Whitecaps midfielder joins Venus Williams, Carl Lewis, Dwayne de Rosario in avoiding meat, dairy
Vancouver Whitecaps’ Matt Watson says he felt instantly better when he switched to a vegan diet.
Photograph by: Jamie Sabau , Getty Images
Some athletes, like Oakland A’s relief pitcher Pat Neshek, turned to veganism because of an enlightening experience.
In 2007, Neshek read The China Study — which details the connection between nutrition and disease — and instantly cut out meat and dairy.
For others, it’s ethical reasons. Or medical.
Tennis star Venus Williams changed to a vegan diet in 2011 in an effort to combat the auto-immune disease Sjogren’s Syndrome.
Vancouver Whitecaps midfielder Matt Watson simply wanted to try everything possible to stick in Major League Soccer.
“I had a terrible diet,” said Watson, a 27-year-old from Redditch, England, who spent four seasons with the second-division Carolina RailHawks, including time under current Whitecaps coach Martin Rennie.
“I ate a lot of Chick-fil-A,” he said, referring to the American fast-food chain.
“It’s like fried chicken, burgers, french fries. Virtually every day after practice I’d get that, or Chinese food. Too much Coca-Cola. I’ve got a sweet tooth, so tons of cookies and sugary stuff.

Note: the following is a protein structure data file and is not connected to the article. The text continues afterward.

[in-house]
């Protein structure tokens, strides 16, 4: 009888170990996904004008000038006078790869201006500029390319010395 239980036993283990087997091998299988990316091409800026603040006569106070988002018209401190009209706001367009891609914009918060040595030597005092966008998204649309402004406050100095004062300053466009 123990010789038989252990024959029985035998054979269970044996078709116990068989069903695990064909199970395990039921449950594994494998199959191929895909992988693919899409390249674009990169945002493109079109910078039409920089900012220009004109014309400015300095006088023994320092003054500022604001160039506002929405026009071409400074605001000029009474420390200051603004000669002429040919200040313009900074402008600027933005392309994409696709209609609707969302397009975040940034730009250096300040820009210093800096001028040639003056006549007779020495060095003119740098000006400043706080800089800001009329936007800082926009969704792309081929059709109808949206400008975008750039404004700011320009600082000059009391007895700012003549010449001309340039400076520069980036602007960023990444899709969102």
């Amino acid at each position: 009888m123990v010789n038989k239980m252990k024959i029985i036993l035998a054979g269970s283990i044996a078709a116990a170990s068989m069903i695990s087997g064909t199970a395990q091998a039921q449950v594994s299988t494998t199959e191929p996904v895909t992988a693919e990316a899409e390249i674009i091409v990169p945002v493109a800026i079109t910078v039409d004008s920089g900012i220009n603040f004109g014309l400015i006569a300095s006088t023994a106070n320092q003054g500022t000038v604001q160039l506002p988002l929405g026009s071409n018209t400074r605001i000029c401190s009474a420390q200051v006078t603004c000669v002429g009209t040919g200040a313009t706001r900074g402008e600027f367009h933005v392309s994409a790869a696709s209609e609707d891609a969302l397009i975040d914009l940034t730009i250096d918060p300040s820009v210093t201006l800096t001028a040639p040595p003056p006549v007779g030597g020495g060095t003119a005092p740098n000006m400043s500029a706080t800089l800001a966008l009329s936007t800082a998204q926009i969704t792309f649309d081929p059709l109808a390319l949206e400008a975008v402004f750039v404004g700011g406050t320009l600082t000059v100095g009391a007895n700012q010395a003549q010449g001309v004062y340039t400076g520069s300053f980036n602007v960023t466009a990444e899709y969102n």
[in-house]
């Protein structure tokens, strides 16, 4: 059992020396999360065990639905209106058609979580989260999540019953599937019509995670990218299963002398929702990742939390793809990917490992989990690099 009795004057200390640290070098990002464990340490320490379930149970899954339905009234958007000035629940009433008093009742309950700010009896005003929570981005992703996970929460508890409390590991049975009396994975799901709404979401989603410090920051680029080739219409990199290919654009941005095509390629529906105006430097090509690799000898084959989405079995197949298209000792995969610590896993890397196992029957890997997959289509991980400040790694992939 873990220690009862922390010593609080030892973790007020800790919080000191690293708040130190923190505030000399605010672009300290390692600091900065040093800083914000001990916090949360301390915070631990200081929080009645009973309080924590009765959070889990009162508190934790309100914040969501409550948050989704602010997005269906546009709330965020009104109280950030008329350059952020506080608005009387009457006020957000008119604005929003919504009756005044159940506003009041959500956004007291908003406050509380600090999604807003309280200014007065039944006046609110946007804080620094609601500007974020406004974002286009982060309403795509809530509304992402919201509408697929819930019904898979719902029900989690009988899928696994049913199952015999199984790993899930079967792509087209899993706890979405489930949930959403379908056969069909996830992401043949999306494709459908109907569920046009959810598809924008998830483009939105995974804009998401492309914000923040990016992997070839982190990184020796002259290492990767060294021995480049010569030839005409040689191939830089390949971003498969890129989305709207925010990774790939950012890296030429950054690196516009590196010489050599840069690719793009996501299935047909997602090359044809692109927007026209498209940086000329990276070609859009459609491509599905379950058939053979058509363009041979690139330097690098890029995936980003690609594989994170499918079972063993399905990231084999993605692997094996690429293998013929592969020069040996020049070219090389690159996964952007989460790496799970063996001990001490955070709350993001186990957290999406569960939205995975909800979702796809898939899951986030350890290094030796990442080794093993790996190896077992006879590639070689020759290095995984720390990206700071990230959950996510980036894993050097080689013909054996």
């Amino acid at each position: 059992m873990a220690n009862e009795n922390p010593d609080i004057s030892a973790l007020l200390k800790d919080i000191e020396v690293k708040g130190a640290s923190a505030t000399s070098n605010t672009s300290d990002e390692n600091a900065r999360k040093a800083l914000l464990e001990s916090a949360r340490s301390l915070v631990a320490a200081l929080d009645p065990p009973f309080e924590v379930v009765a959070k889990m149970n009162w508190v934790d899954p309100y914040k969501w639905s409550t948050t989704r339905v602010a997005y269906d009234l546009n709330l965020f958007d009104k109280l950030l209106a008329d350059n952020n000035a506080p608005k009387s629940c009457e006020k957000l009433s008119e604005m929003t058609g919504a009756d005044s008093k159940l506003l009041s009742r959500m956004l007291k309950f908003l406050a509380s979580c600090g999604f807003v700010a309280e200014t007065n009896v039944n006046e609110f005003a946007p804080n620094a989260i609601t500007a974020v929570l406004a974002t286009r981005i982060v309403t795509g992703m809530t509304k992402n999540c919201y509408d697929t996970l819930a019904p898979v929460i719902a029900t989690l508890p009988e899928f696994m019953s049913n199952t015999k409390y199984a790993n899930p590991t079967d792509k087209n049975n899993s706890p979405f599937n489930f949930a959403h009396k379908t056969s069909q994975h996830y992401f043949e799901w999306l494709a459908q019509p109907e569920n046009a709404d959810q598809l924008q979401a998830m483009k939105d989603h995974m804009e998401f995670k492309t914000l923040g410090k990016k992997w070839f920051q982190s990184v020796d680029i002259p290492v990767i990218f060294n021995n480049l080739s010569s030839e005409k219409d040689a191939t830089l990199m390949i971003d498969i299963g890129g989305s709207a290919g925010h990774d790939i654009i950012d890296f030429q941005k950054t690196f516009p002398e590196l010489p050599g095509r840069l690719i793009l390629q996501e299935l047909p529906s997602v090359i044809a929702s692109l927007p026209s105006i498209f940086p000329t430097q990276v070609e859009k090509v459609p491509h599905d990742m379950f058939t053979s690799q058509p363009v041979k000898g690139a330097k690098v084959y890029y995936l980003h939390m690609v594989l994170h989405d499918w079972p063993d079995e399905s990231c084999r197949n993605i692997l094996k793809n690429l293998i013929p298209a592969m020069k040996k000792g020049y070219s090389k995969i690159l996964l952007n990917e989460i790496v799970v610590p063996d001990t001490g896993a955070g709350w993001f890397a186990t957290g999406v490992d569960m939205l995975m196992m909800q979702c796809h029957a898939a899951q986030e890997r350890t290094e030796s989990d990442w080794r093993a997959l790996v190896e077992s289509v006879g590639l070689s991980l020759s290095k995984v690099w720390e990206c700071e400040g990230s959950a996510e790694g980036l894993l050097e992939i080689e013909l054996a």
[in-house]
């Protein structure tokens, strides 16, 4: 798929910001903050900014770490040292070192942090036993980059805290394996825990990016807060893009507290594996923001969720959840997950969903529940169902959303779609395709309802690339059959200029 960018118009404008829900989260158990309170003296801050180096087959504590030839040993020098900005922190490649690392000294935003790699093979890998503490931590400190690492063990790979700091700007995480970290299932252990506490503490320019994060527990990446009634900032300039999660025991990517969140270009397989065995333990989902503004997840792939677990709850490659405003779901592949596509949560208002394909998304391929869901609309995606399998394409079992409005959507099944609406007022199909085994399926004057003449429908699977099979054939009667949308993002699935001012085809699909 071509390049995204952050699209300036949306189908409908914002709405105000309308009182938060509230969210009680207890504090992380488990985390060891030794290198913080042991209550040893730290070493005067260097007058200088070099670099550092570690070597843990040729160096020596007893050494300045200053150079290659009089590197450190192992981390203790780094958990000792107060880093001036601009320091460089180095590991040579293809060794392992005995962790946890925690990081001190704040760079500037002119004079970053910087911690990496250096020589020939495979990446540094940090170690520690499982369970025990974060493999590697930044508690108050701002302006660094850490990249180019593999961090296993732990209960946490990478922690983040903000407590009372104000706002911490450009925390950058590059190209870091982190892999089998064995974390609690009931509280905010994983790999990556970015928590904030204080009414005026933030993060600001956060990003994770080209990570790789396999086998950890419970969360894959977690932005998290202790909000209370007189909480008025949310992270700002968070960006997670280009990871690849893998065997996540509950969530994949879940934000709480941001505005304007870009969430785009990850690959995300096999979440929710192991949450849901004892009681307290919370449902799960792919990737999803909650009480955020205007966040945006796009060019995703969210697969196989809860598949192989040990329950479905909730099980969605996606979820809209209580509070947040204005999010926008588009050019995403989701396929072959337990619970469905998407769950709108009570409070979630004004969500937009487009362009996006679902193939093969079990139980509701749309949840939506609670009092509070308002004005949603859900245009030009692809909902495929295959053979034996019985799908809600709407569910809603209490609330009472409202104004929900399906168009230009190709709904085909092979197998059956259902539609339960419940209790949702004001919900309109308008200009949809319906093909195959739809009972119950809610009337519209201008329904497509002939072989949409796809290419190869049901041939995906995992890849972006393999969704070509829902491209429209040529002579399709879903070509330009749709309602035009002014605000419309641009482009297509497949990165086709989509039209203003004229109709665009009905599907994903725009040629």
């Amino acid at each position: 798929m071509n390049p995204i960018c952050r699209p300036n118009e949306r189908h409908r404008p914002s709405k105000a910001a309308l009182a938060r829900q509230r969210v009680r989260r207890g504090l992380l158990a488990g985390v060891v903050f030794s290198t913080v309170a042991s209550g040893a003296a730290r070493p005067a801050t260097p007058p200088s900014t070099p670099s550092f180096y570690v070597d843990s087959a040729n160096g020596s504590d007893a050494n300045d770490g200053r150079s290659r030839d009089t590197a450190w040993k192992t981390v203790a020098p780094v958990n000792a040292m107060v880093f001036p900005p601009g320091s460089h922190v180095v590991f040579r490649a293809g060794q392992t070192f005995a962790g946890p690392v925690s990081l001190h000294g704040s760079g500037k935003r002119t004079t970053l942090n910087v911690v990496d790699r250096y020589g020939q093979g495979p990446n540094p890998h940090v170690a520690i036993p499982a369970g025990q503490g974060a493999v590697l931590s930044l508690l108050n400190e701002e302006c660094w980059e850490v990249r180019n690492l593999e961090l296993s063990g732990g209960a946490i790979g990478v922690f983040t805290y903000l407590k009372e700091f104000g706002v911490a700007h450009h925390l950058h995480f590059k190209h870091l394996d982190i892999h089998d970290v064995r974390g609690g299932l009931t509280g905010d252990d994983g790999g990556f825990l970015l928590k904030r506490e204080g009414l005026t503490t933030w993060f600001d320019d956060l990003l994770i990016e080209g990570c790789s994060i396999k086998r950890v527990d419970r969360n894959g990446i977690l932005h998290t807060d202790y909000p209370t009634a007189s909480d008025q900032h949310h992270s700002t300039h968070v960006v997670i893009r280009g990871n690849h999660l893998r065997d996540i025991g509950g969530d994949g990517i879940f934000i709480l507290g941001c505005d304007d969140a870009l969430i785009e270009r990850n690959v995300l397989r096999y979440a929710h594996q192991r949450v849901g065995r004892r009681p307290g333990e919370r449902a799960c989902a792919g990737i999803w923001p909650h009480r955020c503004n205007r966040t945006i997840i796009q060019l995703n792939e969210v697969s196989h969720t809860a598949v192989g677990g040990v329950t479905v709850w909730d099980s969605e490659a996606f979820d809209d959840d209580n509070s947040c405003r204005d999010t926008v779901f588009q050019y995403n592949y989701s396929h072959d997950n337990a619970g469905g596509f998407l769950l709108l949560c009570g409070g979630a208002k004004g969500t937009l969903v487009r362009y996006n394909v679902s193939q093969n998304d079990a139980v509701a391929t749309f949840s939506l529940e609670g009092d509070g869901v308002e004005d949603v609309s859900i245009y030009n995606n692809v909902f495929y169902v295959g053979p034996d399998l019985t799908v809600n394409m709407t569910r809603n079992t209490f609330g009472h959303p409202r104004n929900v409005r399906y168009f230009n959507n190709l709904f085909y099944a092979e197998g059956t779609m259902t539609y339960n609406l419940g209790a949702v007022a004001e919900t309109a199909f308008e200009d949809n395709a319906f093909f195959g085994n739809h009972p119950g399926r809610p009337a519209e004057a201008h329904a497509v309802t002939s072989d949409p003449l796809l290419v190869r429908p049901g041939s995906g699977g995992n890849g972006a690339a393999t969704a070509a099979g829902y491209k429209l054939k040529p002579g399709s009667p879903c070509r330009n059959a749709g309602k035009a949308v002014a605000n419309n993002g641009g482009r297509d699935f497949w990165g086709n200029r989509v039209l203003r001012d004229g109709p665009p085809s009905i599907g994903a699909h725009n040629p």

“I think at the level I was playing at maybe you can get away with it. But here, I wanted to give it my best shot, so I thought I’d give it a try. This might be my only chance to play in MLS.”
Watson had a teammate in Carolina, goalkeeper Akira Fitzgerald, who was a vegan. The two also played indoor together for the Baltimore Blast and Fitzgerald had been prodding Watson to change his ways.
“I used to give him stick,” Watson admitted. “But I thought I’d give it a try for a week.”
And that week has turned into months, and Watson — who was also affected by the documentary Forks Over Knives — doesn’t see turning back.
“I actually instantly felt better,” he said, “which might be obvious when you have a diet of Coca-Cola.”
Watson started six of the Whitecaps’ first nine games this season as Rennie favoured an athletic, disruptive midfield to establish a defensive foundation.
While Watson struggled at times in possession, he certainly didn’t lack energy. He can run for days. (Carl Lewis is the most famous vegan athlete).
Watson hasn’t played since May 5, hampered by an ankle sprain, but he’s fit again and could see time this week.
There are things Watson misses. Like Cadbury’s chocolate, and burgers. Team barbecues, he said, can be a source of considerable envy.
He gets his protein from beans, quinoa and tofu. The Whitecaps work with Dana Lis, a SportMedBC dietitian, who’s hooked Watson on Vega protein shakes.
Watson’s wife is not on board. Neither are his kids, which makes life a little tougher.